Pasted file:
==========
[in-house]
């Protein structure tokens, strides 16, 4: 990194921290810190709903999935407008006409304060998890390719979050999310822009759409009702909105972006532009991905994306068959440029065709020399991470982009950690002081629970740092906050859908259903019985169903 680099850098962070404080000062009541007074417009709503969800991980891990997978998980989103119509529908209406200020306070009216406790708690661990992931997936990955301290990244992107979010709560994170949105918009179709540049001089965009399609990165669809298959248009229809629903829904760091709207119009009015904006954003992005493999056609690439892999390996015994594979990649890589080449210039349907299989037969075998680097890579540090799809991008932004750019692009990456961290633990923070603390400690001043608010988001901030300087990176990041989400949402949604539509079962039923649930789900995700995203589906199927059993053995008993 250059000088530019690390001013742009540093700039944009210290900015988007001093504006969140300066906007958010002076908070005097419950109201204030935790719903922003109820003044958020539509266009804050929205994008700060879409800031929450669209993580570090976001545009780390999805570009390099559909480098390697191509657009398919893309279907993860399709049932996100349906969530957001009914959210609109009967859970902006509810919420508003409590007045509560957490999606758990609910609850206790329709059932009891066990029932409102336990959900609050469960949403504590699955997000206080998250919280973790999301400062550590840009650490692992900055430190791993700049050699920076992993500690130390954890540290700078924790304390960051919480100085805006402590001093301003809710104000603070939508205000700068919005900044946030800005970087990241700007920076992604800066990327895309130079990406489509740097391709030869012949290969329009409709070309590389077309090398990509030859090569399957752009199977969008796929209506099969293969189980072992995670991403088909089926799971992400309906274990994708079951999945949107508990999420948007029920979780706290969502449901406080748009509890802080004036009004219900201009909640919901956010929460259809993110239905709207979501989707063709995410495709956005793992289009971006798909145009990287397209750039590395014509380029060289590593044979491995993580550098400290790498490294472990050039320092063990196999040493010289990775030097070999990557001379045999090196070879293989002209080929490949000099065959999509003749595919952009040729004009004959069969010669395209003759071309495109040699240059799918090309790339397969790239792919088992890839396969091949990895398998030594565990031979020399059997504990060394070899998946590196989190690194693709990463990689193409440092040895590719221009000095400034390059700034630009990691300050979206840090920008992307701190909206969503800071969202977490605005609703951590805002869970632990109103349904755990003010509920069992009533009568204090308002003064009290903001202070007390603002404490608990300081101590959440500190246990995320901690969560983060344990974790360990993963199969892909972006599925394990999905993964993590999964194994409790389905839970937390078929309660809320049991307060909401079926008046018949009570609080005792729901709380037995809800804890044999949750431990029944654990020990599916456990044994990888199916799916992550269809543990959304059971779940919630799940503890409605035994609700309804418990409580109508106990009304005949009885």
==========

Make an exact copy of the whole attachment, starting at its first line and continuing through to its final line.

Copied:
[in-house]
């Protein structure tokens, strides 16, 4: 990194921290810190709903999935407008006409304060998890390719979050999310822009759409009702909105972006532009991905994306068959440029065709020399991470982009950690002081629970740092906050859908259903019985169903 680099850098962070404080000062009541007074417009709503969800991980891990997978998980989103119509529908209406200020306070009216406790708690661990992931997936990955301290990244992107979010709560994170949105918009179709540049001089965009399609990165669809298959248009229809629903829904760091709207119009009015904006954003992005493999056609690439892999390996015994594979990649890589080449210039349907299989037969075998680097890579540090799809991008932004750019692009990456961290633990923070603390400690001043608010988001901030300087990176990041989400949402949604539509079962039923649930789900995700995203589906199927059993053995008993 250059000088530019690390001013742009540093700039944009210290900015988007001093504006969140300066906007958010002076908070005097419950109201204030935790719903922003109820003044958020539509266009804050929205994008700060879409800031929450669209993580570090976001545009780390999805570009390099559909480098390697191509657009398919893309279907993860399709049932996100349906969530957001009914959210609109009967859970902006509810919420508003409590007045509560957490999606758990609910609850206790329709059932009891066990029932409102336990959900609050469960949403504590699955997000206080998250919280973790999301400062550590840009650490692992900055430190791993700049050699920076992993500690130390954890540290700078924790304390960051919480100085805006402590001093301003809710104000603070939508205000700068919005900044946030800005970087990241700007920076992604800066990327895309130079990406489509740097391709030869012949290969329009409709070309590389077309090398990509030859090569399957752009199977969008796929209506099969293969189980072992995670991403088909089926799971992400309906274990994708079951999945949107508990999420948007029920979780706290969502449901406080748009509890802080004036009004219900201009909640919901956010929460259809993110239905709207979501989707063709995410495709956005793992289009971006798909145009990287397209750039590395014509380029060289590593044979491995993580550098400290790498490294472990050039320092063990196999040493010289990775030097070999990557001379045999090196070879293989002209080929490949000099065959999509003749595919952009040729004009004959069969010669395209003759071309495109040699240059799918090309790339397969790239792919088992890839396969091949990895398998030594565990031979020399059997504990060394070899998946590196989190690194693709990463990689193409440092040895590719221009000095400034390059700034630009990691300050979206840090920008992307701190909206969503800071969202977490605005609703951590805002869970632990109103349904755990003010509920069992009533009568204090308002003064009290903001202070007390603002404490608990300081101590959440500190246990995320901690969560983060344990974790360990993963199969892909972006599925394990999905993964993590999964194994409790389905839970937390078929309660809320049991307060909401079926008046018949009570609080005792729901709380037995809800804890044999949750431990029944654990020990599916456990044994990888199916799916992550269809543990959304059971779940919630799940503890409605035994609700309804418990409580109508106990009304005949009885």